What the hell is even a Digital Fingerprint ?
Digital fingerprint, as complex as it sounds, is simply just the digest(output) of a hash function. Example:
printf 'adityathebe' | sha256sum 62eb9a06b678df7d48eb59929ab07a9858ed940ddfd3d8596482458133babe67
There you go - we just created a digital fingerprint of the string 'adityathebe'. As simple as that!
The above command may not run on a Windows machine or on MacOS. In that case, you can try online tools to get the sha256 hash - https://emn178.github.io/online-tools/sha256.html
It's important to mention what hash function was used to generate the fingerprint as we can generate different fingerprints for the same data with other hash functions.
printf 'adityathebe' | sha1sum 7d6fa418a5cc416fc8e70551b4ea86fbbd9456d3 printf 'adityathebe' | md5sum 0673288a42e614ad56a7da35e5c88153
There are many more hash functions in addition to these.
Why create digital fingerprints ?
Digital fingerprints are created to ensure Intigrity. Let's imagine I have a will that says I want to donate all of my bitcoins to John Mayer. Here's the
will.txt file where I state just that
I declare that I sign and execute this instrument as my last will to grant all of my million bitcoins to John Mayer.
With that file in hand, I can create a digital fingerprint using sha256.
> sha256sum will.txt 7350c9d592a9b8a514efdf050c4ef658f21f497dab2ba4c1b99d8380da9bfcab
I submit my will along with the fingeprint to the executor.
Now comes sneaky Kanye. Kanye hacks into the executor's system and then changes the will.
I declare that I sign and execute this instrument as my last will to grant all of my million bitcoins to Kanye West.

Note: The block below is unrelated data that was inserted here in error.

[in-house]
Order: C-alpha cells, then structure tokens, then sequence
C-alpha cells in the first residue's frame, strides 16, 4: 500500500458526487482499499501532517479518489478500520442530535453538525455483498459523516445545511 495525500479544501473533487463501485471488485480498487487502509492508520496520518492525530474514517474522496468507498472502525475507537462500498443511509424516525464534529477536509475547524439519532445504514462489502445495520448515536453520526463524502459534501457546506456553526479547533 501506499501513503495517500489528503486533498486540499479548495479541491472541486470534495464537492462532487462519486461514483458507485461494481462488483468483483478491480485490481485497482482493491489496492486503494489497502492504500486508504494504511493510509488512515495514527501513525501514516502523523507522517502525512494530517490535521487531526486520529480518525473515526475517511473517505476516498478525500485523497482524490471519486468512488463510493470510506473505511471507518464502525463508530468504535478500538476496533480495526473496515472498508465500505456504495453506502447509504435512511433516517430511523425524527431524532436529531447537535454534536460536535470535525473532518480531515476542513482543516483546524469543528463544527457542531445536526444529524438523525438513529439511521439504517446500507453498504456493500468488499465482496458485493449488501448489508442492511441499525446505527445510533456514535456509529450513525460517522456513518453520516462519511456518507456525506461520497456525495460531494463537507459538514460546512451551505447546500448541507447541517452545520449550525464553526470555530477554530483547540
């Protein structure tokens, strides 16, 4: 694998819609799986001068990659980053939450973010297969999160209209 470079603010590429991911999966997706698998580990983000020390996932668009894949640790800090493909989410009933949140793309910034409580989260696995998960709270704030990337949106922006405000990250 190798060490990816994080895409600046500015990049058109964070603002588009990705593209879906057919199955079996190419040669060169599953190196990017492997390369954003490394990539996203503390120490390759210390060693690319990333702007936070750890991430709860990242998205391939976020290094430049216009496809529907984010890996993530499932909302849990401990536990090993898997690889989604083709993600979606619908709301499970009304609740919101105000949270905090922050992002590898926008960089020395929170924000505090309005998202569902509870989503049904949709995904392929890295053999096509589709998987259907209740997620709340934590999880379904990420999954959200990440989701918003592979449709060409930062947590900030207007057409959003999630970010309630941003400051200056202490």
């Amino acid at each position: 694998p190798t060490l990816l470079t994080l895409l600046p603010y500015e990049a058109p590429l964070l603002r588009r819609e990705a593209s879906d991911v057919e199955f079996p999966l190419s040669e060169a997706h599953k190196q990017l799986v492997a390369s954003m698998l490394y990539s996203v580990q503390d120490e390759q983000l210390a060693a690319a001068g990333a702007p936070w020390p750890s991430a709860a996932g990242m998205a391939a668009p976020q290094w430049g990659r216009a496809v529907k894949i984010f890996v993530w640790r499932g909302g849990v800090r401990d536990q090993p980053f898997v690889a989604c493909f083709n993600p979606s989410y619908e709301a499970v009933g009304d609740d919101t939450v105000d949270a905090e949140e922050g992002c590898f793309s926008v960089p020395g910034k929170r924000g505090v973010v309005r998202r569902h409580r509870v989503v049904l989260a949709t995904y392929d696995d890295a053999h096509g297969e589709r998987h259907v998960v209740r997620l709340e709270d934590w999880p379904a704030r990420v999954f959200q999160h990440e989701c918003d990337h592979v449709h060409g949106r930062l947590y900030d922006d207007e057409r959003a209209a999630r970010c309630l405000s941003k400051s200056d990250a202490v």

Kanye having the day of his life
But hold on, the executor can just create the fingerprint again and check if it matches the fingerprint I provided.
> sha256sum will.txt a3571c15b7e5436d7483d26bf01383cf75d2227b298853818c0b8a540d5b2a0b
The two fingerprints do not match. And that's how the executor will know the Will was tampered !
Kanye in shambles
Now, of course, if Kanye was smart he would have changed the fingerprint as well. All he had to do was regenerate the sha256 hash of the modified will.txt file and then saved that as the fingerprint.txt file.
Authentication is not provided by digital fingerprints. Anyone can modify the data and the corresponding fingerprint. There's no way of ensuring that the fingerprint was created by the owner. Due to this reason, digital fingerprints should not be used for security purposes.
This is where digital signatures come in play. Digital signatures offer intrigrity along with authentication.
Read about Digital Signatures on my other blog post.
Digital Fingerprints of Public Keys
Digital fingerprints are extensively used in Public-key cryptography. Public keys in general are very length. You can find my PGP public key here which is around 3000 characters long.
How would you verify that you actually have my correct public keys? Well you can simply check each character one by one or instead compare the digital fingerprint of the public key which is far less tedious. Here's the sha256 digital signature of my public key
1. Github's SSL Fingerprint
You can visit github.com and then click on the lock screen in the address bar to see the certificates. There you can see the sha256 and sha1 digital fingerprints of Github's SSL public key.
2. Fingerprints in GPG
GPG, an encryption tool, also shows the digital fingerprints of the public keys instead of the entire public key.
3. Fingerprints in SSH
When you try to ssh into a new system, the host system's digital fingerprint will be displayed on the prompt.